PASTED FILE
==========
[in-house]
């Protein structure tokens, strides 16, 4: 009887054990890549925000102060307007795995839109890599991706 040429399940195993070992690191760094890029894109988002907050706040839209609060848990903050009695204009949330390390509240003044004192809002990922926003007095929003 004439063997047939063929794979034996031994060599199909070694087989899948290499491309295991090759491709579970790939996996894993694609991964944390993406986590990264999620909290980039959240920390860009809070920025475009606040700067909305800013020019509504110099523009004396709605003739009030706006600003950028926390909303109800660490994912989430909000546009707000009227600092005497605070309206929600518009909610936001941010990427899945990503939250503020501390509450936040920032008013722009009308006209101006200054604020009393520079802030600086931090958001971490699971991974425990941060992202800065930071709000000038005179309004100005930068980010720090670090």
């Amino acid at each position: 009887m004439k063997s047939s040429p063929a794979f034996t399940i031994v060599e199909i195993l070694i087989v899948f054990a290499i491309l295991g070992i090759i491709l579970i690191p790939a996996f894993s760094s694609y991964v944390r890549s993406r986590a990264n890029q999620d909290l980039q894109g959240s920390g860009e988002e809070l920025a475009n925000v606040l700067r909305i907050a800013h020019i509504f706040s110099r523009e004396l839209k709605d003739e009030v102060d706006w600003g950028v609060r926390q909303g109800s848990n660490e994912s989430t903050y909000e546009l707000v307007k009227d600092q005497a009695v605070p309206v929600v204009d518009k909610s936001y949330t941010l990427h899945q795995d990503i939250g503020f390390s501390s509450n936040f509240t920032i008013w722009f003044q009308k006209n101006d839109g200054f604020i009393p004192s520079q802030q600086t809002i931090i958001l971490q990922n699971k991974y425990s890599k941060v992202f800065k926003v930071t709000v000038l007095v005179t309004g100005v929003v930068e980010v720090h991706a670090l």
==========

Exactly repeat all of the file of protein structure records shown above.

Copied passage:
[in-house]
């Protein structure tokens, strides 16, 4: 009887054990890549925000102060307007795995839109890599991706 040429399940195993070992690191760094890029894109988002907050706040839209609060848990903050009695204009949330390390509240003044004192809002990922926003007095929003 004439063997047939063929794979034996031994060599199909070694087989899948290499491309295991090759491709579970790939996996894993694609991964944390993406986590990264999620909290980039959240920390860009809070920025475009606040700067909305800013020019509504110099523009004396709605003739009030706006600003950028926390909303109800660490994912989430909000546009707000009227600092005497605070309206929600518009909610936001941010990427899945990503939250503020501390509450936040920032008013722009009308006209101006200054604020009393520079802030600086931090958001971490699971991974425990941060992202800065930071709000000038005179309004100005930068980010720090670090």
């Amino acid at each position: 009887m004439k063997s047939s040429p063929a794979f034996t399940i031994v060599e199909i195993l070694i087989v899948f054990a290499i491309l295991g070992i090759i491709l579970i690191p790939a996996f894993s760094s694609y991964v944390r890549s993406r986590a990264n890029q999620d909290l980039q894109g959240s920390g860009e988002e809070l920025a475009n925000v606040l700067r909305i907050a800013h020019i509504f706040s110099r523009e004396l839209k709605d003739e009030v102060d706006w600003g950028v609060r926390q909303g109800s848990n660490e994912s989430t903050y909000e546009l707000v307007k009227d600092q005497a009695v605070p309206v929600v204009d518009k909610s936001y949330t941010l990427h899945q795995d990503i939250g503020f390390s501390s509450n936040f509240t920032i008013w722009f003044q009308k006209n101006d839109g200054f604020i009393p004192s520079q802030q600086t809002i931090i958001l971490q990922n699971k991974y425990s890599k941060v992202f800065k926003v930071t709000v000038l007095v005179t309004g100005v929003v930068e980010v720090h991706a670090l």